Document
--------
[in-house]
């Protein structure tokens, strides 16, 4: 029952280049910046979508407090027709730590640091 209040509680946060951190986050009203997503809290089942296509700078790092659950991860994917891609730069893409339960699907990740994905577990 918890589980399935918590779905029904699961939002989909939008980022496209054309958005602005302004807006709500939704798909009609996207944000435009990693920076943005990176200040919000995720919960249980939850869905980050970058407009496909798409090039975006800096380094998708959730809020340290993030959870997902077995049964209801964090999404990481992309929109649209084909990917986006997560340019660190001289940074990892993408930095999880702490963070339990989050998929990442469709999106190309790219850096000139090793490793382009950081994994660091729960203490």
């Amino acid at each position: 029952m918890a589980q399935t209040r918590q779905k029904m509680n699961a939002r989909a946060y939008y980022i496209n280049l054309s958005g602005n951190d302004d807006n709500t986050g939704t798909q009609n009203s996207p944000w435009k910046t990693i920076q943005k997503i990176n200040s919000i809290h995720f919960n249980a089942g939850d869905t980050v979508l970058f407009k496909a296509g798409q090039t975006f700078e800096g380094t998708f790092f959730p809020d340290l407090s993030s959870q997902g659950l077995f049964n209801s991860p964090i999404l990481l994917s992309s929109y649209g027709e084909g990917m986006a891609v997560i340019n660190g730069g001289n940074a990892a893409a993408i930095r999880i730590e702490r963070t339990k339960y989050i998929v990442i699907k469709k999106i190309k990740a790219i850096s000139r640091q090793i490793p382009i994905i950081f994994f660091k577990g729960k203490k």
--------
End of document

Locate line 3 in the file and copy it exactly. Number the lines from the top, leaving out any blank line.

């Amino acid at each position: 029952m918890a589980q399935t209040r918590q779905k029904m509680n699961a939002r989909a946060y939008y980022i496209n280049l054309s958005g602005n951190d302004d807006n709500t986050g939704t798909q009609n009203s996207p944000w435009k910046t990693i920076q943005k997503i990176n200040s919000i809290h995720f919960n249980a089942g939850d869905t980050v979508l970058f407009k496909a296509g798409q090039t975006f700078e800096g380094t998708f790092f959730p809020d340290l407090s993030s959870q997902g659950l077995f049964n209801s991860p964090i999404l990481l994917s992309s929109y649209g027709e084909g990917m986006a891609v997560i340019n660190g730069g001289n940074a990892a893409a993408i930095r999880i730590e702490r963070t339990k339960y989050i998929v990442i699907k469709k999106i190309k990740a790219i850096s000139r640091q090793i490793p382009i994905i950081f994994f660091k577990g729960k203490k």